7 Ways to Help Your Body Combat the Winter Blues

It’s that magical time of the year where the temperature drops, the sun goes down, and suddenly we’re all a little sadder than we were a couple of weeks ago.

We don’t blame ourselves, we blame the sun.

Having less sunlight in our lives lowers our levels of serotonin, a brain chemical that affects mood. Lower levels of serotonin can cause depression. Less sunlight also contributes to a higher production of melatonin—the hormone that makes us feel sleepy and wants to lay around all day.

Before we peace out under an oversized blanket until spring 2022, let’s try a few tips to help our bodies combat the winter blues.

1. Limit sugar consumption.

Yes, there are sugar plums, candy canes, and fresh-baked cookies everywhere, but that doesn’t mean we need to try all of them! Consuming too much sugar can drastically slow down our brains, and if we’re eating too much every day, it can plague our whole winter with fatigue.

Eating one or two obviously won’t kill you, but making the holidays all about sweets is an easy way to bring on the depression.

2. Eat mood-boosting foods instead. 

Foods that are rich in omega-3 fatty acids have been proven to help people going through a depression spurt. (The jury is still out on how helpful they can be to people with more stubborn, chronic depression.) 

Some good things to prepare would be fish (especially cold-water fatty fish like salmon, mackerel, or tuna), walnuts, chia seeds, flaxseeds, whole grains, and leafy greens. 

3. Take more supplements.

Sometimes, the foods from above just don’t sound appetizing on a chilly day. In those cases, try taking supplements instead. Here’s how each kind can help keep the blues at bay… 

  • Omega-3: Supports brain health, hormone-producing glands, and mood regulation.
  • Vitamin D: Boosts our mood and supports bone health. 
  • Vitamin B6: Helps produce serotonin and dopamine.
  • Vitamin B12: Helps mood regulation.
  • Vitamin B9: Supports production and regulation of serotonin. 
  • Magnesium: Supports higher serotonin levels and relaxes blood vessels to ease anxiety.

4. Fit in a daily workout.

It’s certainly not easy to get up before sunrise or stay out when it’s dark just to break a sweat. Although this is imperative to beat the winter blues.

Exercise releases a ton of mood-boosting chemicals in our bodies. One of which is endorphins, which help combat stress, anxiety, and depression. Plus, if we set and reach goals during our workout, we could also get a hit of dopamine, also known as the “pleasure” hormone.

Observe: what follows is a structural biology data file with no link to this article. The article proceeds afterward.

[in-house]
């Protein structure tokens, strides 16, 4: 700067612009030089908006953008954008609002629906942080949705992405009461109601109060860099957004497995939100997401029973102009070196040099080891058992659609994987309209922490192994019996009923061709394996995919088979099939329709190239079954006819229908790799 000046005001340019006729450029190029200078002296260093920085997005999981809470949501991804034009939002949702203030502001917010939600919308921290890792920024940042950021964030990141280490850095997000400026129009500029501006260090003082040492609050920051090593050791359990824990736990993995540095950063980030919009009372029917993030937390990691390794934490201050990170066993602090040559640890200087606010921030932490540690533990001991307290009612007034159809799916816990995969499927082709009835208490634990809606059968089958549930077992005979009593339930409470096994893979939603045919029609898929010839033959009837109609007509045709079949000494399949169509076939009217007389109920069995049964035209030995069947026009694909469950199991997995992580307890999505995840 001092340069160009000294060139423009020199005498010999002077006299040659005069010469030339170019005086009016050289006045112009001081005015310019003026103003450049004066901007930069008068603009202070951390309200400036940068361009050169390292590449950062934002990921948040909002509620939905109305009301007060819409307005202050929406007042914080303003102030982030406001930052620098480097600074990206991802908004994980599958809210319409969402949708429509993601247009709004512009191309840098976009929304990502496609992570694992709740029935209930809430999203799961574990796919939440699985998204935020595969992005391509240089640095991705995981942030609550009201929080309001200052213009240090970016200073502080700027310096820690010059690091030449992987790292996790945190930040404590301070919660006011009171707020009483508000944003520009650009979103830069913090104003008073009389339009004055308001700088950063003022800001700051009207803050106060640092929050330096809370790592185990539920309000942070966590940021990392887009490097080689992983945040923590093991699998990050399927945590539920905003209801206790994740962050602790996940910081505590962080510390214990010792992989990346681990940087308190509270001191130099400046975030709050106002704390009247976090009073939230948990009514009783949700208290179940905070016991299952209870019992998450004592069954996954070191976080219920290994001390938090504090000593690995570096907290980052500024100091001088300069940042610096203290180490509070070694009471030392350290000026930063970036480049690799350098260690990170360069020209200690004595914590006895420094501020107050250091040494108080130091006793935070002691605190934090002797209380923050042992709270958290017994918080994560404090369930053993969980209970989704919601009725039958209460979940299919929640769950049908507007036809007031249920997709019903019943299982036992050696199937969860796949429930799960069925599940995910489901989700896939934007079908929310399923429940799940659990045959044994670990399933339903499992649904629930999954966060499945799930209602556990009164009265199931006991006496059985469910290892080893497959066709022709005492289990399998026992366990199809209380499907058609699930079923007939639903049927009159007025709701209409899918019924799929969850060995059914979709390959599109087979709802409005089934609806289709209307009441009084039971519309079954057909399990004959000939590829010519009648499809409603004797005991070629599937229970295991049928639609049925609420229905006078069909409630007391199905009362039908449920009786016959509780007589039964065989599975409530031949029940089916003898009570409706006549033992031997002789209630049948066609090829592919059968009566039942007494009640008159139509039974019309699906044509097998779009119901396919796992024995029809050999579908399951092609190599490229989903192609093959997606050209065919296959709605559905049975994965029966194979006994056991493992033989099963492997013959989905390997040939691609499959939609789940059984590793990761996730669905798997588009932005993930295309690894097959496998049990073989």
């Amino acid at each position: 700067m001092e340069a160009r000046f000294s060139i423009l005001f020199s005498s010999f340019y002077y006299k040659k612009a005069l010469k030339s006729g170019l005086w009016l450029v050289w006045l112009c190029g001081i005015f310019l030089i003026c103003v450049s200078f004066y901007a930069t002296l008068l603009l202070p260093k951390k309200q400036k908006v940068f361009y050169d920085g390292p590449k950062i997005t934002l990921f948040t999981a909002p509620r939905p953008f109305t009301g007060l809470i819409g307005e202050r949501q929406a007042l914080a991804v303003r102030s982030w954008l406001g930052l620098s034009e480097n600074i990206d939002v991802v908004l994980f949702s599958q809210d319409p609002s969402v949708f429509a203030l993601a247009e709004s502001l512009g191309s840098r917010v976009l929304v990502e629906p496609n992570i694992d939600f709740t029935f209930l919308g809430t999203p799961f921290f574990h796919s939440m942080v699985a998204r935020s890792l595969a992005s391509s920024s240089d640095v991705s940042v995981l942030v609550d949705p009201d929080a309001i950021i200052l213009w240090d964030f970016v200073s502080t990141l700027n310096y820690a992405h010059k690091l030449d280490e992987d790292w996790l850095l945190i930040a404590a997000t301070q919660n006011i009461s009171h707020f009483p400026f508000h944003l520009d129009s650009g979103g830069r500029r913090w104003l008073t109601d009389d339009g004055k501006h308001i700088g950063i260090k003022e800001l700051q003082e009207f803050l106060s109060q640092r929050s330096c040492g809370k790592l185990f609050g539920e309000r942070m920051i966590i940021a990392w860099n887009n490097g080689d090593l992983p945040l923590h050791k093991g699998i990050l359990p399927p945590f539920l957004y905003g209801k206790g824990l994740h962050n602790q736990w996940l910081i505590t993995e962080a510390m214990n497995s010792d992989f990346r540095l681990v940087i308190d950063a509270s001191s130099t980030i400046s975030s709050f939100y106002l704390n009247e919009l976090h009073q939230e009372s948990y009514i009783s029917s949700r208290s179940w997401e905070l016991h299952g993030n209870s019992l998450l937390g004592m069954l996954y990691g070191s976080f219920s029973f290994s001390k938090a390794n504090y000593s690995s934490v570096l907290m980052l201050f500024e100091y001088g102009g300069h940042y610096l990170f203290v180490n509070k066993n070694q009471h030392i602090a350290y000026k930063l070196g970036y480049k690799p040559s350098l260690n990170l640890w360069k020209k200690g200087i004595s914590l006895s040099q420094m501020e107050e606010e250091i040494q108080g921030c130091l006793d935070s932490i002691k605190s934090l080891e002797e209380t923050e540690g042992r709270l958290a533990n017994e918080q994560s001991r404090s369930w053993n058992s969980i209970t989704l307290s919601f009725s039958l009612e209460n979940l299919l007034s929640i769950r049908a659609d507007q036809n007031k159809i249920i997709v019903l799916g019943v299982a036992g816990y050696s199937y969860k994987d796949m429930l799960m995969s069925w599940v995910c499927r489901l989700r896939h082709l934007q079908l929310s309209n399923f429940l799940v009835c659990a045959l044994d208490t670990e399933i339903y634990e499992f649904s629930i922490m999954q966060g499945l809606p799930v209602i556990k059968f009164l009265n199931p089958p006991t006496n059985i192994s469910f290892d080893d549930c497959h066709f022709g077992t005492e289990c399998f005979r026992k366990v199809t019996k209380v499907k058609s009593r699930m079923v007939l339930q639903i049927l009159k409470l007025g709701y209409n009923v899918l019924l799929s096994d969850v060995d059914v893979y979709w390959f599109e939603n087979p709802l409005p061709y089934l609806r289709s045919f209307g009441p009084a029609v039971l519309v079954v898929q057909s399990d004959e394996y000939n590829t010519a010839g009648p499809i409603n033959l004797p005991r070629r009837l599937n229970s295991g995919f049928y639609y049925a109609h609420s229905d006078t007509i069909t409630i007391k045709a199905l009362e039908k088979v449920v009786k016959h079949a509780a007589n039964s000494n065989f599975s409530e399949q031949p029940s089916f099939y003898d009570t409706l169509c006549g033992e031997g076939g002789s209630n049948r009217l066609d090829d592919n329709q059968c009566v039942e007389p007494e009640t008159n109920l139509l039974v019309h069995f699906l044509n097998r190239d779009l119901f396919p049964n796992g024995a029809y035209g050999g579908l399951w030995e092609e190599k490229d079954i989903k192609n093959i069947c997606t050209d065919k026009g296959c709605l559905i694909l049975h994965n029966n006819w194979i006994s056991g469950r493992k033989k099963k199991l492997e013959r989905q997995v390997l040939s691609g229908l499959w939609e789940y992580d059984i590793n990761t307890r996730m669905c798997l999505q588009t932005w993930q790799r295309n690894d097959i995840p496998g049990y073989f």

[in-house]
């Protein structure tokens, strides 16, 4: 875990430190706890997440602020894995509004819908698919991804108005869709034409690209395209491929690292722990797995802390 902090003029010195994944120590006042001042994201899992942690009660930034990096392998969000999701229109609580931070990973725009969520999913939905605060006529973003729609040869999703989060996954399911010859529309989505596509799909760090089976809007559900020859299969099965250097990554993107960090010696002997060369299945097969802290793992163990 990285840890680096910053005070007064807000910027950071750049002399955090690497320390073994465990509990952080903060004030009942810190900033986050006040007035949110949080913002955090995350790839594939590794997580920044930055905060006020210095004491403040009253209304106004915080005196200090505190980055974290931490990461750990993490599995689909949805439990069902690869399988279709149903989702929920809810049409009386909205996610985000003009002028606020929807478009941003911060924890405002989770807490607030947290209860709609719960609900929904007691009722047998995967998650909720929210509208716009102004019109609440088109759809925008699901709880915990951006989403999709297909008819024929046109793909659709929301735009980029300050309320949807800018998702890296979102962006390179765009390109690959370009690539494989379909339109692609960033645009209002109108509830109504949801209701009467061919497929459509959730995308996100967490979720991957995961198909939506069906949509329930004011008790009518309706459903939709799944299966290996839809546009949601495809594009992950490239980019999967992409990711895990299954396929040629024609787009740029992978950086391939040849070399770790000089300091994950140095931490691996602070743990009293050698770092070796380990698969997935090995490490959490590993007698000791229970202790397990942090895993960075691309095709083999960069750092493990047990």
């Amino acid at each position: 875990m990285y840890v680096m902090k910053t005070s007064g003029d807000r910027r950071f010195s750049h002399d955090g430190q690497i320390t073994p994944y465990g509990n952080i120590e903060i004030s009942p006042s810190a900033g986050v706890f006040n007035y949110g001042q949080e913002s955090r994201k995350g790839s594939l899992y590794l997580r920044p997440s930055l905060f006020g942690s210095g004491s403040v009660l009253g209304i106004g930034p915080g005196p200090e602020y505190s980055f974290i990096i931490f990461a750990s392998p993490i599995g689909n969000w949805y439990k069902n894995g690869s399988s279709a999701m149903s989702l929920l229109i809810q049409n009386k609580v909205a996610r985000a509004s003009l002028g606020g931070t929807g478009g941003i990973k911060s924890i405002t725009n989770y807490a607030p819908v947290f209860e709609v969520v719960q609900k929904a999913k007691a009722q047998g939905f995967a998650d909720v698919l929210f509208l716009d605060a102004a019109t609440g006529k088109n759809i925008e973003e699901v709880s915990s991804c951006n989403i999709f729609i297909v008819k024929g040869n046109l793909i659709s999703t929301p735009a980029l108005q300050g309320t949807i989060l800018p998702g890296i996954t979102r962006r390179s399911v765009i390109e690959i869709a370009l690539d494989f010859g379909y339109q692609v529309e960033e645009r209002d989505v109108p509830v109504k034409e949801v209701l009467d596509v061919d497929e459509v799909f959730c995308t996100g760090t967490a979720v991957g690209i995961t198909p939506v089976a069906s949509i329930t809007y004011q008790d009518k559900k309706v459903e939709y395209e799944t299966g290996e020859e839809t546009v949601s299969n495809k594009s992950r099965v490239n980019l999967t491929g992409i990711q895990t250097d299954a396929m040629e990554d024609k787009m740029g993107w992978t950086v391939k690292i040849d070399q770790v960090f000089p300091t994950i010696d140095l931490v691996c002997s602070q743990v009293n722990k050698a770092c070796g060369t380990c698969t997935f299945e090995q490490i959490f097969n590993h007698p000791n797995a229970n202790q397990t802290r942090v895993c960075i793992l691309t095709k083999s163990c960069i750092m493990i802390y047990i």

5. Give in to a little holiday cheer every now and then.

Instead of returning home feeling sluggish, let’s use our newfound energy from the gym to get in the holiday spirit! Decorate the entire house, get ahead on gift-wrapping, or watch a classic holiday movie. 

It always feels good to help others, so consider putting together a bag of warm clothes to donate or baking cookies to share with neighbors!

6. Get outside as much as possible.

Our daily workout doesn’t have to be as boring as a trip to the gym. Make it fun by going snowboarding or skiing! For families with kids, try starting a snowball fight or building a snowman together. 

Getting outside and soaking up as much sun as possible is imperative this time of year. Plus, nothing feels better than coming back inside to a cup of hot cocoa.

7. Put lion’s mane in your coffee.

(I promise it’s not cat hair.) Lion’s mane is a kind of mushroom that has been shown to reduce mild symptoms of anxiety and depression. It has even been shown to help repair nerve damage.

Lion’s mane in powdered form is quickly growing in popularity, so you should be able to find a bag at a supplement shop or natural grocery store near you. Adding a serving to your coffee can help start your day on a calm and collected note.

If these subtle lifestyle changes don’t seem to help your mood, please consider counseling. Together, we can come up with an in-depth treatment plan made specifically for you. Contact me soon for a safe and confidential consultation.